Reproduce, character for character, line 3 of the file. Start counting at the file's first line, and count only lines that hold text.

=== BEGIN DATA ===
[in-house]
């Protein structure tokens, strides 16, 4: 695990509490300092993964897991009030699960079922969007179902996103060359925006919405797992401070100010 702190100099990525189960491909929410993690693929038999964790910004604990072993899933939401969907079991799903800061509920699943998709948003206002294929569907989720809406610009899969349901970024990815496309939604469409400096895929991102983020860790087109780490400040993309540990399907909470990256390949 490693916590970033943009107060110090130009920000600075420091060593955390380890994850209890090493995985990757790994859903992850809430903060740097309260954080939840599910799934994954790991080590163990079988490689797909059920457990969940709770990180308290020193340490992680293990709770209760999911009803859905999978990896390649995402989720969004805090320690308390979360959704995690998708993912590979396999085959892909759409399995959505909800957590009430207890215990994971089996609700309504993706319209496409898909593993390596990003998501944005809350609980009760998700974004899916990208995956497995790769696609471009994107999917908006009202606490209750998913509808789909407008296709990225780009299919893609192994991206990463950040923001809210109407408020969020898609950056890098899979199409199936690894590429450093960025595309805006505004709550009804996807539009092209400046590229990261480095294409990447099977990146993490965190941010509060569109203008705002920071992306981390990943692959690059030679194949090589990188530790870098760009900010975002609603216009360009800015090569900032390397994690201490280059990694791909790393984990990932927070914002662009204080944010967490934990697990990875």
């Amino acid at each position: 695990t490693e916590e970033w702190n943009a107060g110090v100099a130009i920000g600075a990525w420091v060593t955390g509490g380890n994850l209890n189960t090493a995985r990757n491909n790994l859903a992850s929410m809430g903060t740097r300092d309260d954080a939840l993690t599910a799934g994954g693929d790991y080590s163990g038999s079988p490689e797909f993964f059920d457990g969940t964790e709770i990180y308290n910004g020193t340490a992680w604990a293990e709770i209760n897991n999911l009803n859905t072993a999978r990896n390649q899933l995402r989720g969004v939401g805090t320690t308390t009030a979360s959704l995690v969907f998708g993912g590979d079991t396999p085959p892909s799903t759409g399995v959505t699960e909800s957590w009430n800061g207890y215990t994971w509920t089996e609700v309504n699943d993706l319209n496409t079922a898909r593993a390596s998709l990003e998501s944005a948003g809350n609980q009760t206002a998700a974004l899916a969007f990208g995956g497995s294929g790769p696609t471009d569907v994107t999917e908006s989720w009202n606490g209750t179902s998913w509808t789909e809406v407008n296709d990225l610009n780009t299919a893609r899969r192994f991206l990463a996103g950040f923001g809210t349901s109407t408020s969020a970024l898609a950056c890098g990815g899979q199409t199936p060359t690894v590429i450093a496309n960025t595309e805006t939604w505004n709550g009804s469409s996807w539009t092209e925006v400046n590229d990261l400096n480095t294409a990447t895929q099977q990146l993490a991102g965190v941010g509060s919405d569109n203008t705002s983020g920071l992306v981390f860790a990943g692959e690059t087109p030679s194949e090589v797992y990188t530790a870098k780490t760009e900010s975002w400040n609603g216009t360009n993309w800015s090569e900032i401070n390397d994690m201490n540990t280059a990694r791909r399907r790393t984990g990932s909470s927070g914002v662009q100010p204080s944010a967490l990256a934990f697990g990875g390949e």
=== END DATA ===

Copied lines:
């Amino acid at each position: 695990t490693e916590e970033w702190n943009a107060g110090v100099a130009i920000g600075a990525w420091v060593t955390g509490g380890n994850l209890n189960t090493a995985r990757n491909n790994l859903a992850s929410m809430g903060t740097r300092d309260d954080a939840l993690t599910a799934g994954g693929d790991y080590s163990g038999s079988p490689e797909f993964f059920d457990g969940t964790e709770i990180y308290n910004g020193t340490a992680w604990a293990e709770i209760n897991n999911l009803n859905t072993a999978r990896n390649q899933l995402r989720g969004v939401g805090t320690t308390t009030a979360s959704l995690v969907f998708g993912g590979d079991t396999p085959p892909s799903t759409g399995v959505t699960e909800s957590w009430n800061g207890y215990t994971w509920t089996e609700v309504n699943d993706l319209n496409t079922a898909r593993a390596s998709l990003e998501s944005a948003g809350n609980q009760t206002a998700a974004l899916a969007f990208g995956g497995s294929g790769p696609t471009d569907v994107t999917e908006s989720w009202n606490g209750t179902s998913w509808t789909e809406v407008n296709d990225l610009n780009t299919a893609r899969r192994f991206l990463a996103g950040f923001g809210t349901s109407t408020s969020a970024l898609a950056c890098g990815g899979q199409t199936p060359t690894v590429i450093a496309n960025t595309e805006t939604w505004n709550g009804s469409s996807w539009t092209e925006v400046n590229d990261l400096n480095t294409a990447t895929q099977q990146l993490a991102g965190v941010g509060s919405d569109n203008t705002s983020g920071l992306v981390f860790a990943g692959e690059t087109p030679s194949e090589v797992y990188t530790a870098k780490t760009e900010s975002w400040n609603g216009t360009n993309w800015s090569e900032i401070n390397d994690m201490n540990t280059a990694r791909r399907r790393t984990g990932s909470s927070g914002v662009q100010p204080s944010a967490l990256a934990f697990g990875g390949e």